4 Secrets to Making the Old-fashioned Ask
I’m convinced that one of the reasons I’m on earth is to provide comic relief for the people I meet by just doing the bizarre things that are just a natural part of being me. I was reminded of this recently when I sent my ten-year-old granddaughter into gales of laughter by thanking Alexa after it answered by request for the current temperature.
“Papa,” she giggled, “it’s a machine. It doesn’t know you’re thanking her.”
True, but I was raised by parents who taught me to always, but always, express thanks. Decades have made doing this automatic, even for a machine that is only simulating intelligence.
I tell this anecdote to introduce a topic that, while painfully simple, is also extremely important. It’s relevant to anyone but absolutely critical to people who are blind or visually-impaired, particularly if they are young: knowing how to appropriately ask for assistance.
In recent years, the shorthand for this is “the ask.” Businesses, sales organizations, and nonprofits devote considerable time and attention to training their personnel on how to ask for contributions, volunteer efforts, or sales. Stripped to their essentials, however, these are just sophisticated efforts at asking for assistance.
What I’d like to focus on is what I call the old-fashioned ask. That is, how do we ask others for assistance in our daily lives?
Now, before you dismiss this as obvious or superficial, I’d like to argue that there are right and wrong ways to do this. As Americans, we place far more emphasis on being independent than most other cultures and, in consequence, we aren’t always very comfortable with asking for help. Because people who are blind or visually-impaired are just going to have to do this more frequently than the average person, mastering the old-fashioned ask is especially important.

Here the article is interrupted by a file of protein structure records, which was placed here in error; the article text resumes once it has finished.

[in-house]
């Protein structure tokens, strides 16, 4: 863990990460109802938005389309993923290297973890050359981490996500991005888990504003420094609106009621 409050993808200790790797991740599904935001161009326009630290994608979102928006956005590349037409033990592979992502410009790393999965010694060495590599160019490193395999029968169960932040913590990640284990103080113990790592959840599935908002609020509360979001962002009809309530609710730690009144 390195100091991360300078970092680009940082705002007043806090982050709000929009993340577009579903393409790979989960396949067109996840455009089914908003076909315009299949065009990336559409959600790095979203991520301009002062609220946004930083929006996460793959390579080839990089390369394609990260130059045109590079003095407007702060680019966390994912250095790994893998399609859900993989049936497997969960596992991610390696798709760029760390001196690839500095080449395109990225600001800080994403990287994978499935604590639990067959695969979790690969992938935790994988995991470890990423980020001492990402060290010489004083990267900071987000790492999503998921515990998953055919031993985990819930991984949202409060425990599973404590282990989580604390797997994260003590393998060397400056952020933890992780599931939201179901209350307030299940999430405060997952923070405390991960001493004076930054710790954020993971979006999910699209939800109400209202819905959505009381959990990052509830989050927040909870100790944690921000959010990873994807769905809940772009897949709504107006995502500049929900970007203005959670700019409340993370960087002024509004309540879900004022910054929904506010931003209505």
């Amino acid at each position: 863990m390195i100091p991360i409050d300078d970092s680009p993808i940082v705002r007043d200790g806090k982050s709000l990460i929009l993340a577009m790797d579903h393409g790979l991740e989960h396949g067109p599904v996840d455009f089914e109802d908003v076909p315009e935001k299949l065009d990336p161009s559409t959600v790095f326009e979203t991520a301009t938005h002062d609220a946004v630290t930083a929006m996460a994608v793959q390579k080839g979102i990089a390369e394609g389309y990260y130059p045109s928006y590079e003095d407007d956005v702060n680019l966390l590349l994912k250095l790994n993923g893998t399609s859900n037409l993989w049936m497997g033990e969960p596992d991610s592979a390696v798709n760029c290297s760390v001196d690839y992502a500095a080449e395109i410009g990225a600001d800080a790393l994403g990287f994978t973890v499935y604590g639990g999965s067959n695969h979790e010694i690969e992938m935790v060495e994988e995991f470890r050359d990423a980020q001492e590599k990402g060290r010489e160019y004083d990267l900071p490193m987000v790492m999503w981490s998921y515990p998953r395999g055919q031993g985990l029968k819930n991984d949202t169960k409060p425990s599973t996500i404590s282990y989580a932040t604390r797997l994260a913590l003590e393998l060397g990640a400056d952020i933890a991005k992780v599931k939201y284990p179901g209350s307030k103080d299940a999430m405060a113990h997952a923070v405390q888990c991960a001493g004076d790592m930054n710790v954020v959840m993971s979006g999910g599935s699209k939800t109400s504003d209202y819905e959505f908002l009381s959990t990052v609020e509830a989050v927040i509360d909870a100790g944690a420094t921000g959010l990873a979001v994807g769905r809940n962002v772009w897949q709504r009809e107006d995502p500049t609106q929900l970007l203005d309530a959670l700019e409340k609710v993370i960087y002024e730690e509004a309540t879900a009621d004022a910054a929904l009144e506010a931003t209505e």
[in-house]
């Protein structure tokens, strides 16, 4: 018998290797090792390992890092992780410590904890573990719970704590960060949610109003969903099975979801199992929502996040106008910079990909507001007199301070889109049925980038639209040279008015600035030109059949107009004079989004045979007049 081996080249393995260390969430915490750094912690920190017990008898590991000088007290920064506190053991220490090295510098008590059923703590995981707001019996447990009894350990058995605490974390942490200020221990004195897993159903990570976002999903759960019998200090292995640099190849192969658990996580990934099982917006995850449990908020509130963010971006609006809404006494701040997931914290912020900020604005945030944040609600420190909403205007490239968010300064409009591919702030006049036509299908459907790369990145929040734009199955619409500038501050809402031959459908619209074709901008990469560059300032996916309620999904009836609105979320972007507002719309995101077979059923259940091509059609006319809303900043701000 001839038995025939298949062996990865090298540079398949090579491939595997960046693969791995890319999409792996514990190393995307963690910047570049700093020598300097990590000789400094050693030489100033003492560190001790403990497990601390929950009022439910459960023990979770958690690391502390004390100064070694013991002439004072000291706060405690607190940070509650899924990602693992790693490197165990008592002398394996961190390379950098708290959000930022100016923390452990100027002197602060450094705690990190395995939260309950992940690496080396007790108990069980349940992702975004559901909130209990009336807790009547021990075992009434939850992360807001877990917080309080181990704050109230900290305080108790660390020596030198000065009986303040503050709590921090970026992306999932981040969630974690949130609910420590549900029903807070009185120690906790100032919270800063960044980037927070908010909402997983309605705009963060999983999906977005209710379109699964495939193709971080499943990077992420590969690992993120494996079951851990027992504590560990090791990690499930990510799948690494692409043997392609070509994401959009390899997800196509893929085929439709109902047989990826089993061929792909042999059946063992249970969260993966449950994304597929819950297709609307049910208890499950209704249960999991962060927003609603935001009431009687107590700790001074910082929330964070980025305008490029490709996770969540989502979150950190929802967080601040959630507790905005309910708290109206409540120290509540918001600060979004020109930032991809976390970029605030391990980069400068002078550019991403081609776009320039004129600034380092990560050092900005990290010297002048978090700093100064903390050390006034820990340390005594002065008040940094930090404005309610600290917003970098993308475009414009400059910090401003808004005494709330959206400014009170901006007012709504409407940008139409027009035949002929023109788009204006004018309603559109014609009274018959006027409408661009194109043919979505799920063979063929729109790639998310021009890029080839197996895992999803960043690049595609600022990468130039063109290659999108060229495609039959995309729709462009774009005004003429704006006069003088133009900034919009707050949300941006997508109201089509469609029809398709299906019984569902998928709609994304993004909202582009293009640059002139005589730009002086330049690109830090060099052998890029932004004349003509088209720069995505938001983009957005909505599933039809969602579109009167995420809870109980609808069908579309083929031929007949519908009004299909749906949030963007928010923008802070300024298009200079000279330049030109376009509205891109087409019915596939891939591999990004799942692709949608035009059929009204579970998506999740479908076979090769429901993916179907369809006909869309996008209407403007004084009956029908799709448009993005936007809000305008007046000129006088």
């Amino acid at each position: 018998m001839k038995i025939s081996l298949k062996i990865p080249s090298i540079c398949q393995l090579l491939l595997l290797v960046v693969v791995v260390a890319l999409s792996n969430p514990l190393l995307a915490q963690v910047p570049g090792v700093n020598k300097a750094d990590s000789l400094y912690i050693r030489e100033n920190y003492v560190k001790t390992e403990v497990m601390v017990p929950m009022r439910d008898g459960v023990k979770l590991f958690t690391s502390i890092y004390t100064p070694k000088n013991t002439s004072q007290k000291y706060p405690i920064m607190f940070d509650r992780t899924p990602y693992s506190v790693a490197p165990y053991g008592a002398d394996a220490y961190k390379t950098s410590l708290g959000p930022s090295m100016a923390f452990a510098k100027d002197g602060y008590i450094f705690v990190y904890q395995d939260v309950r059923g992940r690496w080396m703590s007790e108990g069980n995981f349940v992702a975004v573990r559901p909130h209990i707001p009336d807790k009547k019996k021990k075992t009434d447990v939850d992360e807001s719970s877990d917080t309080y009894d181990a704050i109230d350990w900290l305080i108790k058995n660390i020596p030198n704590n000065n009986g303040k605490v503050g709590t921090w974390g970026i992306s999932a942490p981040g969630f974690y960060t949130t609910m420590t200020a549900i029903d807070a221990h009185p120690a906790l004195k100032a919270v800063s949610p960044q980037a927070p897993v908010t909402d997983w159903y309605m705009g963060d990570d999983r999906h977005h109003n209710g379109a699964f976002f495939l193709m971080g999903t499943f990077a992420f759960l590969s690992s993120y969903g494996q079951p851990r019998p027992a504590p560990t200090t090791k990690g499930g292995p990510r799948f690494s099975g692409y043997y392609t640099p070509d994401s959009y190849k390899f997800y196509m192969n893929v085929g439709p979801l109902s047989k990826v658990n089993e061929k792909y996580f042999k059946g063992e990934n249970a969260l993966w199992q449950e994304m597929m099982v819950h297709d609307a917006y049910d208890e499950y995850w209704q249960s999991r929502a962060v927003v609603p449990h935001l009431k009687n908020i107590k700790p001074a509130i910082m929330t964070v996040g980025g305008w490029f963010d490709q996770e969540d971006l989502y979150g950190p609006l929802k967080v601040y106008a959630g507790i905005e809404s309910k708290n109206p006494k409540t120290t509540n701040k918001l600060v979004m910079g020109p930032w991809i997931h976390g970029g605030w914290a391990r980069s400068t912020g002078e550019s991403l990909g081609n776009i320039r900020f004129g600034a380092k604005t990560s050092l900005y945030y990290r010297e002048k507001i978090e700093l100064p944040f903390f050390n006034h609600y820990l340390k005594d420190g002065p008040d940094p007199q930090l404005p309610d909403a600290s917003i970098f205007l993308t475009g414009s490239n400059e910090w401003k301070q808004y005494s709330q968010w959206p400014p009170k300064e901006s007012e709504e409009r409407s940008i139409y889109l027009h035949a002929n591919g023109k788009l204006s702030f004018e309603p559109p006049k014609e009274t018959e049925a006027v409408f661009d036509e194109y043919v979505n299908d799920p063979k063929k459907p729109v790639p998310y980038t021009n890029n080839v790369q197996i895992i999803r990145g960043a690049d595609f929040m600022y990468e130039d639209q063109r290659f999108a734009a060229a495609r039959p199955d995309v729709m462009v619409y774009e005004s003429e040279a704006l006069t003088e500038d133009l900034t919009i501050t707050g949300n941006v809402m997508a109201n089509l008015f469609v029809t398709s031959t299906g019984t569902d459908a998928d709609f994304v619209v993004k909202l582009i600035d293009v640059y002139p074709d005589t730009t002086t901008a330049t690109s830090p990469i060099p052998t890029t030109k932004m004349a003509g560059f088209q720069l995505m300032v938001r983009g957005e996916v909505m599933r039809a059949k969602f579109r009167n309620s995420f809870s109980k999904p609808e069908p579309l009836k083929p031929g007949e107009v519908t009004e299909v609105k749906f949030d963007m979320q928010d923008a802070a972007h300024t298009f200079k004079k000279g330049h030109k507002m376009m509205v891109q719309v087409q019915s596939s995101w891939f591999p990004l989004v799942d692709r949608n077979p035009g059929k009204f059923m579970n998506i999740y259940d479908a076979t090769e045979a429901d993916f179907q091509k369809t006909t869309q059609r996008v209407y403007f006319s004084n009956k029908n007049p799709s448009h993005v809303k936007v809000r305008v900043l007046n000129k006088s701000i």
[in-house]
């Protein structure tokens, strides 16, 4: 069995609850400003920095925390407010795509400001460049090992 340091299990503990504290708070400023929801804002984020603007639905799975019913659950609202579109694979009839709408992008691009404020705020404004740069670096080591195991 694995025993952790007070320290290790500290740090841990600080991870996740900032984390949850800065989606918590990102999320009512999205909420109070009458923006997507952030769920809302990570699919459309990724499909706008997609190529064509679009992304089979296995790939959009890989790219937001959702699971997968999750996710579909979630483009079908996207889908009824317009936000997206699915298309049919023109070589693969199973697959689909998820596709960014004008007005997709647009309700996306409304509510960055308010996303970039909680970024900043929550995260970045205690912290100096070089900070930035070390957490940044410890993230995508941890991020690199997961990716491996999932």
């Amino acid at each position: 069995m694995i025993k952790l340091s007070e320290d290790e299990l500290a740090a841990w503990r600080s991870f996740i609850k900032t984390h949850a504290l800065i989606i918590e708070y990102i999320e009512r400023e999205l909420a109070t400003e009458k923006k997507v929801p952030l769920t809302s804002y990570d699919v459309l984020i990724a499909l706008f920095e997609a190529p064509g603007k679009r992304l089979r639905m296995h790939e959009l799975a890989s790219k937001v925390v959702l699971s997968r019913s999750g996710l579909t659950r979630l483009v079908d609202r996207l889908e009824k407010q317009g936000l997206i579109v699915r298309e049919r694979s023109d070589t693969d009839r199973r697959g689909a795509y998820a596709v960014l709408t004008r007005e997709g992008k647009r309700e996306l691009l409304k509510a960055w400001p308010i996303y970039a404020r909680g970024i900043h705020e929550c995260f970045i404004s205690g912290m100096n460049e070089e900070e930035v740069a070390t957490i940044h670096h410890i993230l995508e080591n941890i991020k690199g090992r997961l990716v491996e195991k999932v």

It’s not hard, but I think there are a couple of basics to keep in mind. Simple as they are, many people, sighted as well as blind, don’t follow them.
1. The other person should know that it’s all right to turn down your request for help. All of us have had the experience of feeling trapped, sometimes deliberately and sometimes innocently, into saying “yes” when we really wanted to say “no.” Neither party benefits by this in the long run. I’ve known more than a few blind people, and a number who aren’t, who have mastered the art of manipulating good Samaritans into doing things they really didn’t want to.
While this is a strategy that might be successful in the here and now, it doesn’t do much to cultivate a long-term relationship. You have to have a touch of masochism to want to be around for the next request from someone who manipulates you into doing something you really don’t want to.
Years ago, I worked with a colleague who had the reputation of being one of the most genuinely likeable and persuasive members of the faculty. I noticed that, whenever he made a request that he suspected might be inconvenient or difficult to fulfill, he would preface by saying, “If this is going to be a problem for you, please feel free to say ‘no’.”